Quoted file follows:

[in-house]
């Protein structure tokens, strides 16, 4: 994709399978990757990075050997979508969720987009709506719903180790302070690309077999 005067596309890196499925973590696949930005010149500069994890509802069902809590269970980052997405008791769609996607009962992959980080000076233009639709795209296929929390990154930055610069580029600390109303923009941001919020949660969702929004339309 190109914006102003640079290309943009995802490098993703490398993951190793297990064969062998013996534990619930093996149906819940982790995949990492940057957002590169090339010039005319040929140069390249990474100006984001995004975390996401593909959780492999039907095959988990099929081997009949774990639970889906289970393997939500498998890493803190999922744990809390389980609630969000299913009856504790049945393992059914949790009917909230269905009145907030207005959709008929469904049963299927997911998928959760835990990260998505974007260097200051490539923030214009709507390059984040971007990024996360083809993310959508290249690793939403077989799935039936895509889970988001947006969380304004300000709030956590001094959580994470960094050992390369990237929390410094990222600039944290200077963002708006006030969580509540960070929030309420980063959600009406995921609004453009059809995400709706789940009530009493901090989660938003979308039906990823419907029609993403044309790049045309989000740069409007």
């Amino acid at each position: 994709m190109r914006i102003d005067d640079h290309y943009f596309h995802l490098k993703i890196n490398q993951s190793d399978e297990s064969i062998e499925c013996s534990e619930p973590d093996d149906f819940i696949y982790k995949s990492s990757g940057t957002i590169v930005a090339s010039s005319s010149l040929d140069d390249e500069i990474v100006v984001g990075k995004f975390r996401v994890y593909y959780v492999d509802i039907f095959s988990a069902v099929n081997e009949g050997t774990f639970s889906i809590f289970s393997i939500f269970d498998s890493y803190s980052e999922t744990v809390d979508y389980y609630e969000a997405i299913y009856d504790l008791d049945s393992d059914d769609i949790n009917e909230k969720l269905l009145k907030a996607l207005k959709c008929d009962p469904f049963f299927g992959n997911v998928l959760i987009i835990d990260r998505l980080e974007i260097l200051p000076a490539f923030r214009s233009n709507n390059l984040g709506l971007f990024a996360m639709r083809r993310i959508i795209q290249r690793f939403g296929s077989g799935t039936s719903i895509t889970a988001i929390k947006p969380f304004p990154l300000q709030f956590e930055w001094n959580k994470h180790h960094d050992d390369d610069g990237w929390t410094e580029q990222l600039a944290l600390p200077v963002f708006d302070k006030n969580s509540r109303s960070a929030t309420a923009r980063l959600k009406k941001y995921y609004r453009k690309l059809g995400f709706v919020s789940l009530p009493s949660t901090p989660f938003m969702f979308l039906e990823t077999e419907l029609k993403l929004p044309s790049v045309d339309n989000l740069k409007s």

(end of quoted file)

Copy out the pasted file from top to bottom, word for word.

[in-house]
């Protein structure tokens, strides 16, 4: 994709399978990757990075050997979508969720987009709506719903180790302070690309077999 005067596309890196499925973590696949930005010149500069994890509802069902809590269970980052997405008791769609996607009962992959980080000076233009639709795209296929929390990154930055610069580029600390109303923009941001919020949660969702929004339309 190109914006102003640079290309943009995802490098993703490398993951190793297990064969062998013996534990619930093996149906819940982790995949990492940057957002590169090339010039005319040929140069390249990474100006984001995004975390996401593909959780492999039907095959988990099929081997009949774990639970889906289970393997939500498998890493803190999922744990809390389980609630969000299913009856504790049945393992059914949790009917909230269905009145907030207005959709008929469904049963299927997911998928959760835990990260998505974007260097200051490539923030214009709507390059984040971007990024996360083809993310959508290249690793939403077989799935039936895509889970988001947006969380304004300000709030956590001094959580994470960094050992390369990237929390410094990222600039944290200077963002708006006030969580509540960070929030309420980063959600009406995921609004453009059809995400709706789940009530009493901090989660938003979308039906990823419907029609993403044309790049045309989000740069409007």
């Amino acid at each position: 994709m190109r914006i102003d005067d640079h290309y943009f596309h995802l490098k993703i890196n490398q993951s190793d399978e297990s064969i062998e499925c013996s534990e619930p973590d093996d149906f819940i696949y982790k995949s990492s990757g940057t957002i590169v930005a090339s010039s005319s010149l040929d140069d390249e500069i990474v100006v984001g990075k995004f975390r996401v994890y593909y959780v492999d509802i039907f095959s988990a069902v099929n081997e009949g050997t774990f639970s889906i809590f289970s393997i939500f269970d498998s890493y803190s980052e999922t744990v809390d979508y389980y609630e969000a997405i299913y009856d504790l008791d049945s393992d059914d769609i949790n009917e909230k969720l269905l009145k907030a996607l207005k959709c008929d009962p469904f049963f299927g992959n997911v998928l959760i987009i835990d990260r998505l980080e974007i260097l200051p000076a490539f923030r214009s233009n709507n390059l984040g709506l971007f990024a996360m639709r083809r993310i959508i795209q290249r690793f939403g296929s077989g799935t039936s719903i895509t889970a988001i929390k947006p969380f304004p990154l300000q709030f956590e930055w001094n959580k994470h180790h960094d050992d390369d610069g990237w929390t410094e580029q990222l600039a944290l600390p200077v963002f708006d302070k006030n969580s509540r109303s960070a929030t309420a923009r980063l959600k009406k941001y995921y609004r453009k690309l059809g995400f709706v919020s789940l009530p009493s949660t901090p989660f938003m969702f979308l039906e990823t077999e419907l029609k993403l929004p044309s790049v045309d339309n989000l740069k409007s």